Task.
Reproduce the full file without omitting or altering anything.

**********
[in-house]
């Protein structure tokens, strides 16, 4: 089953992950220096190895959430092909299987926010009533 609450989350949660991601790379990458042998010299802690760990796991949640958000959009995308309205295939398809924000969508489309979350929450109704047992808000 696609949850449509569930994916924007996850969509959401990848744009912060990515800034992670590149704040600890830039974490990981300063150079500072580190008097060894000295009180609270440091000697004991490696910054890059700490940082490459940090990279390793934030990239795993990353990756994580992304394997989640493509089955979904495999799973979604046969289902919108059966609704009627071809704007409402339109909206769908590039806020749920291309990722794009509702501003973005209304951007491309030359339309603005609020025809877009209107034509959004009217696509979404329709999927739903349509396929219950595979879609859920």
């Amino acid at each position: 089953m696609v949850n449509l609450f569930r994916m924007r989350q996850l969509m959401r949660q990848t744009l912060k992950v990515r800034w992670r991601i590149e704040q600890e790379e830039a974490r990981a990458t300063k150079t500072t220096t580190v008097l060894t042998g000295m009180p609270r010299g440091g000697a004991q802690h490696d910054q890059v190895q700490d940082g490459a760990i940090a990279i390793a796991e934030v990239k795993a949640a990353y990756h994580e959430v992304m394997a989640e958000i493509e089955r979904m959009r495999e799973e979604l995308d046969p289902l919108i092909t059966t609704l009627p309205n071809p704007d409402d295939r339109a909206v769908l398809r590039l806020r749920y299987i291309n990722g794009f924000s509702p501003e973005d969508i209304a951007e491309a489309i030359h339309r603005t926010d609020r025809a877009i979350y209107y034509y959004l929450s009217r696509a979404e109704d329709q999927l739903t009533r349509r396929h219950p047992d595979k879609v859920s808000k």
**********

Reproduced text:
[in-house]
């Protein structure tokens, strides 16, 4: 089953992950220096190895959430092909299987926010009533 609450989350949660991601790379990458042998010299802690760990796991949640958000959009995308309205295939398809924000969508489309979350929450109704047992808000 696609949850449509569930994916924007996850969509959401990848744009912060990515800034992670590149704040600890830039974490990981300063150079500072580190008097060894000295009180609270440091000697004991490696910054890059700490940082490459940090990279390793934030990239795993990353990756994580992304394997989640493509089955979904495999799973979604046969289902919108059966609704009627071809704007409402339109909206769908590039806020749920291309990722794009509702501003973005209304951007491309030359339309603005609020025809877009209107034509959004009217696509979404329709999927739903349509396929219950595979879609859920």
């Amino acid at each position: 089953m696609v949850n449509l609450f569930r994916m924007r989350q996850l969509m959401r949660q990848t744009l912060k992950v990515r800034w992670r991601i590149e704040q600890e790379e830039a974490r990981a990458t300063k150079t500072t220096t580190v008097l060894t042998g000295m009180p609270r010299g440091g000697a004991q802690h490696d910054q890059v190895q700490d940082g490459a760990i940090a990279i390793a796991e934030v990239k795993a949640a990353y990756h994580e959430v992304m394997a989640e958000i493509e089955r979904m959009r495999e799973e979604l995308d046969p289902l919108i092909t059966t609704l009627p309205n071809p704007d409402d295939r339109a909206v769908l398809r590039l806020r749920y299987i291309n990722g794009f924000s509702p501003e973005d969508i209304a951007e491309a489309i030359h339309r603005t926010d609020r025809a877009i979350y209107y034509y959004l929450s009217r696509a979404e109704d329709q999927l739903t009533r349509r396929h219950p047992d595979k879609v859920s808000k």